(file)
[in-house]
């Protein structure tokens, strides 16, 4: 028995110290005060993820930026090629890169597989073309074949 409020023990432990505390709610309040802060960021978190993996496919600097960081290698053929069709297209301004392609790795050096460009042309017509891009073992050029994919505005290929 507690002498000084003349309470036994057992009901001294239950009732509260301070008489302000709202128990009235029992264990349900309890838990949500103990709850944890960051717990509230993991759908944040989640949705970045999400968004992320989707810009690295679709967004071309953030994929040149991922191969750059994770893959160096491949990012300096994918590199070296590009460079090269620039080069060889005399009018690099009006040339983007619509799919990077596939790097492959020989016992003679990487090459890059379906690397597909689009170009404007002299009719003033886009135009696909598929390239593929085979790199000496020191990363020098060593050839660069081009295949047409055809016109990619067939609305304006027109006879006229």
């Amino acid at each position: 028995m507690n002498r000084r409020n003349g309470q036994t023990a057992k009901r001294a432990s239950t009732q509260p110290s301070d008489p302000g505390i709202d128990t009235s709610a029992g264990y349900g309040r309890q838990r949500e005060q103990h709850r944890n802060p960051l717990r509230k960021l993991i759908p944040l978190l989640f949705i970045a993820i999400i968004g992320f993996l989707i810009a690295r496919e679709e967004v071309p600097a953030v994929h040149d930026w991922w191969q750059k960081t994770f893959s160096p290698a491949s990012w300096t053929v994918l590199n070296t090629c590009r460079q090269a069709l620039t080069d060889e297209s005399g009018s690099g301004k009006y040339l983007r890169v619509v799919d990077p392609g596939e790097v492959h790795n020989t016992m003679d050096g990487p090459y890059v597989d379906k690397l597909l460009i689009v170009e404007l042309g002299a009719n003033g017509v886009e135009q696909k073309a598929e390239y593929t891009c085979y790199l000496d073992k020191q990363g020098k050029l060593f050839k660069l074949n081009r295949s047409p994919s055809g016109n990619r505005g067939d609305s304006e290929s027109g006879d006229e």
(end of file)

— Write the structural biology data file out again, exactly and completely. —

[in-house]
């Protein structure tokens, strides 16, 4: 028995110290005060993820930026090629890169597989073309074949 409020023990432990505390709610309040802060960021978190993996496919600097960081290698053929069709297209301004392609790795050096460009042309017509891009073992050029994919505005290929 507690002498000084003349309470036994057992009901001294239950009732509260301070008489302000709202128990009235029992264990349900309890838990949500103990709850944890960051717990509230993991759908944040989640949705970045999400968004992320989707810009690295679709967004071309953030994929040149991922191969750059994770893959160096491949990012300096994918590199070296590009460079090269620039080069060889005399009018690099009006040339983007619509799919990077596939790097492959020989016992003679990487090459890059379906690397597909689009170009404007002299009719003033886009135009696909598929390239593929085979790199000496020191990363020098060593050839660069081009295949047409055809016109990619067939609305304006027109006879006229």
């Amino acid at each position: 028995m507690n002498r000084r409020n003349g309470q036994t023990a057992k009901r001294a432990s239950t009732q509260p110290s301070d008489p302000g505390i709202d128990t009235s709610a029992g264990y349900g309040r309890q838990r949500e005060q103990h709850r944890n802060p960051l717990r509230k960021l993991i759908p944040l978190l989640f949705i970045a993820i999400i968004g992320f993996l989707i810009a690295r496919e679709e967004v071309p600097a953030v994929h040149d930026w991922w191969q750059k960081t994770f893959s160096p290698a491949s990012w300096t053929v994918l590199n070296t090629c590009r460079q090269a069709l620039t080069d060889e297209s005399g009018s690099g301004k009006y040339l983007r890169v619509v799919d990077p392609g596939e790097v492959h790795n020989t016992m003679d050096g990487p090459y890059v597989d379906k690397l597909l460009i689009v170009e404007l042309g002299a009719n003033g017509v886009e135009q696909k073309a598929e390239y593929t891009c085979y790199l000496d073992k020191q990363g020098k050029l060593f050839k660069l074949n081009r295949s047409p994919s055809g016109n990619r505005g067939d609305s304006e290929s027109g006879d006229e």